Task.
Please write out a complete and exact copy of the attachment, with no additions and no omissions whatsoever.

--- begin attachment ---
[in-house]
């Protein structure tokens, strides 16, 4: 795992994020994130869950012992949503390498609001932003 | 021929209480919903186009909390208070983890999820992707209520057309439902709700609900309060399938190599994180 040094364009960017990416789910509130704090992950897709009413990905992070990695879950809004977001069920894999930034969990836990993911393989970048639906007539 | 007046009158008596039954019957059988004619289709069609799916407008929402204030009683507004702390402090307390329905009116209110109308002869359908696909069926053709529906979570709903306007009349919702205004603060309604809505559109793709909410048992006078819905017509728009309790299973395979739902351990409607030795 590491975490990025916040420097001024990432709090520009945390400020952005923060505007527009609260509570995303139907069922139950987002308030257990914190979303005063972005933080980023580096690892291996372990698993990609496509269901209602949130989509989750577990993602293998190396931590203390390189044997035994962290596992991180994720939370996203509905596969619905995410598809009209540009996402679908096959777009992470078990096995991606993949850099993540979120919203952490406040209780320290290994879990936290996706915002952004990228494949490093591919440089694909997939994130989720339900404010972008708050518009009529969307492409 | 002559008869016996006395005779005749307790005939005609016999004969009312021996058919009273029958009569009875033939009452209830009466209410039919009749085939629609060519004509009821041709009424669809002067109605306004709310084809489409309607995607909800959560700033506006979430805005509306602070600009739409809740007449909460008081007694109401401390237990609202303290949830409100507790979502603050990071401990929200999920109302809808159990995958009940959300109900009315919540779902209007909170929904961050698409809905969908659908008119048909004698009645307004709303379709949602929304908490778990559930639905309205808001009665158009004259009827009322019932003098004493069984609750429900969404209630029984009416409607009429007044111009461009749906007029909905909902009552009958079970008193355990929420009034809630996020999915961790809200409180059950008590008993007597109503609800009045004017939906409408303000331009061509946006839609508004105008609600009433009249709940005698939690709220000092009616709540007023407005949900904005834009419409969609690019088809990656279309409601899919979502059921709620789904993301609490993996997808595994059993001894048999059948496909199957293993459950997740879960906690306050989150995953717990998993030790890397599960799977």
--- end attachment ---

[in-house]
């Protein structure tokens, strides 16, 4: 795992994020994130869950012992949503390498609001932003 | 021929209480919903186009909390208070983890999820992707209520057309439902709700609900309060399938190599994180 040094364009960017990416789910509130704090992950897709009413990905992070990695879950809004977001069920894999930034969990836990993911393989970048639906007539 | 007046009158008596039954019957059988004619289709069609799916407008929402204030009683507004702390402090307390329905009116209110109308002869359908696909069926053709529906979570709903306007009349919702205004603060309604809505559109793709909410048992006078819905017509728009309790299973395979739902351990409607030795 590491975490990025916040420097001024990432709090520009945390400020952005923060505007527009609260509570995303139907069922139950987002308030257990914190979303005063972005933080980023580096690892291996372990698993990609496509269901209602949130989509989750577990993602293998190396931590203390390189044997035994962290596992991180994720939370996203509905596969619905995410598809009209540009996402679908096959777009992470078990096995991606993949850099993540979120919203952490406040209780320290290994879990936290996706915002952004990228494949490093591919440089694909997939994130989720339900404010972008708050518009009529969307492409 | 002559008869016996006395005779005749307790005939005609016999004969009312021996058919009273029958009569009875033939009452209830009466209410039919009749085939629609060519004509009821041709009424669809002067109605306004709310084809489409309607995607909800959560700033506006979430805005509306602070600009739409809740007449909460008081007694109401401390237990609202303290949830409100507790979502603050990071401990929200999920109302809808159990995958009940959300109900009315919540779902209007909170929904961050698409809905969908659908008119048909004698009645307004709303379709949602929304908490778990559930639905309205808001009665158009004259009827009322019932003098004493069984609750429900969404209630029984009416409607009429007044111009461009749906007029909905909902009552009958079970008193355990929420009034809630996020999915961790809200409180059950008590008993007597109503609800009045004017939906409408303000331009061509946006839609508004105008609600009433009249709940005698939690709220000092009616709540007023407005949900904005834009419409969609690019088809990656279309409601899919979502059921709620789904993301609490993996997808595994059993001894048999059948496909199957293993459950997740879960906690306050989150995953717990998993030790890397599960799977």